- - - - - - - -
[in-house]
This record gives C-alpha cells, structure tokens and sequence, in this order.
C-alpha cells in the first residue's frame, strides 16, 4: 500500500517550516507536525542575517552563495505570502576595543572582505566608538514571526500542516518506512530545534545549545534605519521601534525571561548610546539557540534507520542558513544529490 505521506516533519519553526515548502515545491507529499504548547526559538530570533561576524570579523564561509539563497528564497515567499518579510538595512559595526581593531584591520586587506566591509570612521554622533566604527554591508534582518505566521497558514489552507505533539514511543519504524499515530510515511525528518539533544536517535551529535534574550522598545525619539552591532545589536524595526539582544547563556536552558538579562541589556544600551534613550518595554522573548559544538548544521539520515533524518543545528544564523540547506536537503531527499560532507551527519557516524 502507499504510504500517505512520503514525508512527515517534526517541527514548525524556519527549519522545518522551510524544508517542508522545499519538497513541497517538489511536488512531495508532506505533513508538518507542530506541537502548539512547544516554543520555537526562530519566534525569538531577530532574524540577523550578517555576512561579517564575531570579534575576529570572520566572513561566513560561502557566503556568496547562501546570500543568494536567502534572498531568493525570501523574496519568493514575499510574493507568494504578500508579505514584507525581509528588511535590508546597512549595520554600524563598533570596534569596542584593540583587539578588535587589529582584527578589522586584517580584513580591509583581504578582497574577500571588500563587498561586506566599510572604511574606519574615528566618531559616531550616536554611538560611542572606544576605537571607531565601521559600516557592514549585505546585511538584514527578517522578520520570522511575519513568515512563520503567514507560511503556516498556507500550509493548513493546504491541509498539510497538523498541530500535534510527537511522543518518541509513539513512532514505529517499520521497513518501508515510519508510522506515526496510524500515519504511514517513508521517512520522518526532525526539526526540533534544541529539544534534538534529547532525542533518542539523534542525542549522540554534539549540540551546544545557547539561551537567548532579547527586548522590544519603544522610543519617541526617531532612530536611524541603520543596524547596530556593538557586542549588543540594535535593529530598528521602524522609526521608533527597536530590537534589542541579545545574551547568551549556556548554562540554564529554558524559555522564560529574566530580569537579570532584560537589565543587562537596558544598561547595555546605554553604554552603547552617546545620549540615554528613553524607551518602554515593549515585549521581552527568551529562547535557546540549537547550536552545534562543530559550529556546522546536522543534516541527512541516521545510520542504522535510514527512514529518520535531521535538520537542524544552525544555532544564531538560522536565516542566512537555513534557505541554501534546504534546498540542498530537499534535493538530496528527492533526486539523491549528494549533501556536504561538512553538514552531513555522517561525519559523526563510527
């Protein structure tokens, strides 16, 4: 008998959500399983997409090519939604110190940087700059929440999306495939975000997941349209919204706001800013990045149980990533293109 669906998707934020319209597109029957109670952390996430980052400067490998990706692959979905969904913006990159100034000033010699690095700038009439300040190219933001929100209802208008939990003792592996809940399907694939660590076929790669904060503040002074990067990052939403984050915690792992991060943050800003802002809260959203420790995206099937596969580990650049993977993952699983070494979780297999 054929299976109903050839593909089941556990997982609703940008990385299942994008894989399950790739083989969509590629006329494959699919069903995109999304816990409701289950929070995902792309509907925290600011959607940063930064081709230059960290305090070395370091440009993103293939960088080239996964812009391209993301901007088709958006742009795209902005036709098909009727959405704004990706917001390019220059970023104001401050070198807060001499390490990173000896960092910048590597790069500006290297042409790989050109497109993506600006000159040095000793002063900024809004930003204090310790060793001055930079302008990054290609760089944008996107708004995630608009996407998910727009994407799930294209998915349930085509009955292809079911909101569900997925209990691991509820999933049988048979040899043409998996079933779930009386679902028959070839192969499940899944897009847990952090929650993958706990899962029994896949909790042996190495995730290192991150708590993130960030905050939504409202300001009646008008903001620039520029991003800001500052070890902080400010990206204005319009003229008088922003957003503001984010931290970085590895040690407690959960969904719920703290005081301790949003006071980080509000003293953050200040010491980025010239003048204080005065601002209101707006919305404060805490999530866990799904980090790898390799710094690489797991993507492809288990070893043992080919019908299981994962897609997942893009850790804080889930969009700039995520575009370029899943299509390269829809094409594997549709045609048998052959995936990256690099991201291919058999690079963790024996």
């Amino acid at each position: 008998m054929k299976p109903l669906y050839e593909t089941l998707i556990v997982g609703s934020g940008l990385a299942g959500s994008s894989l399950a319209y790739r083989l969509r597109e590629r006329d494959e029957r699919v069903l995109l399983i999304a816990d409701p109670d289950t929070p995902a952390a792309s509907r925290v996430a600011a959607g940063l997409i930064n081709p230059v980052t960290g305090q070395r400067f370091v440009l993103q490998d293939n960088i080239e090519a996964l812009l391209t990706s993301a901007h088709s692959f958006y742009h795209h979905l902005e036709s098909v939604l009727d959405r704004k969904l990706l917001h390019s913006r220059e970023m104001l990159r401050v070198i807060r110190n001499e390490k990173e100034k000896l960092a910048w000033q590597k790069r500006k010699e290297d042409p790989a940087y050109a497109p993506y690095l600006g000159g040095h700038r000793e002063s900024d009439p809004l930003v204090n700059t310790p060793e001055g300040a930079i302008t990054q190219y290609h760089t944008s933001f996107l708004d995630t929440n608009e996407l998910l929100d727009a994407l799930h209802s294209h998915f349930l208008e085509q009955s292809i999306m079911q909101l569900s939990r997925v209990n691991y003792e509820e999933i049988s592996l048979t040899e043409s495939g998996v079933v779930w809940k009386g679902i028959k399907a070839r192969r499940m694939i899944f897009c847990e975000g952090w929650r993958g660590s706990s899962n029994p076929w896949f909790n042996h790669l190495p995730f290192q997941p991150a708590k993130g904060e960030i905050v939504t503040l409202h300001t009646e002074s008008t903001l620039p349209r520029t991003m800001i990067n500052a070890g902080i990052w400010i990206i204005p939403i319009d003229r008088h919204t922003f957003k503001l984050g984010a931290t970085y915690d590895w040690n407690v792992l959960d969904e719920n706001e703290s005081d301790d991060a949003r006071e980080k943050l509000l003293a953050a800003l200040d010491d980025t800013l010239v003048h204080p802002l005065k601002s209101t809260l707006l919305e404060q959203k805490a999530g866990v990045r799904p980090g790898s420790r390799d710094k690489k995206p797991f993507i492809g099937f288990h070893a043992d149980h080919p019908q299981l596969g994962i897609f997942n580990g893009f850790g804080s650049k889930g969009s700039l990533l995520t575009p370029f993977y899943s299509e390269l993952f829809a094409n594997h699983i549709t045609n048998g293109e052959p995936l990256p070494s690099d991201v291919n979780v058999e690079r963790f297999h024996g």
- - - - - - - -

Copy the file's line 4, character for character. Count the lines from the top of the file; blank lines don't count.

């Protein structure tokens, strides 16, 4: 008998959500399983997409090519939604110190940087700059929440999306495939975000997941349209919204706001800013990045149980990533293109 669906998707934020319209597109029957109670952390996430980052400067490998990706692959979905969904913006990159100034000033010699690095700038009439300040190219933001929100209802208008939990003792592996809940399907694939660590076929790669904060503040002074990067990052939403984050915690792992991060943050800003802002809260959203420790995206099937596969580990650049993977993952699983070494979780297999 054929299976109903050839593909089941556990997982609703940008990385299942994008894989399950790739083989969509590629006329494959699919069903995109999304816990409701289950929070995902792309509907925290600011959607940063930064081709230059960290305090070395370091440009993103293939960088080239996964812009391209993301901007088709958006742009795209902005036709098909009727959405704004990706917001390019220059970023104001401050070198807060001499390490990173000896960092910048590597790069500006290297042409790989050109497109993506600006000159040095000793002063900024809004930003204090310790060793001055930079302008990054290609760089944008996107708004995630608009996407998910727009994407799930294209998915349930085509009955292809079911909101569900997925209990691991509820999933049988048979040899043409998996079933779930009386679902028959070839192969499940899944897009847990952090929650993958706990899962029994896949909790042996190495995730290192991150708590993130960030905050939504409202300001009646008008903001620039520029991003800001500052070890902080400010990206204005319009003229008088922003957003503001984010931290970085590895040690407690959960969904719920703290005081301790949003006071980080509000003293953050200040010491980025010239003048204080005065601002209101707006919305404060805490999530866990799904980090790898390799710094690489797991993507492809288990070893043992080919019908299981994962897609997942893009850790804080889930969009700039995520575009370029899943299509390269829809094409594997549709045609048998052959995936990256690099991201291919058999690079963790024996």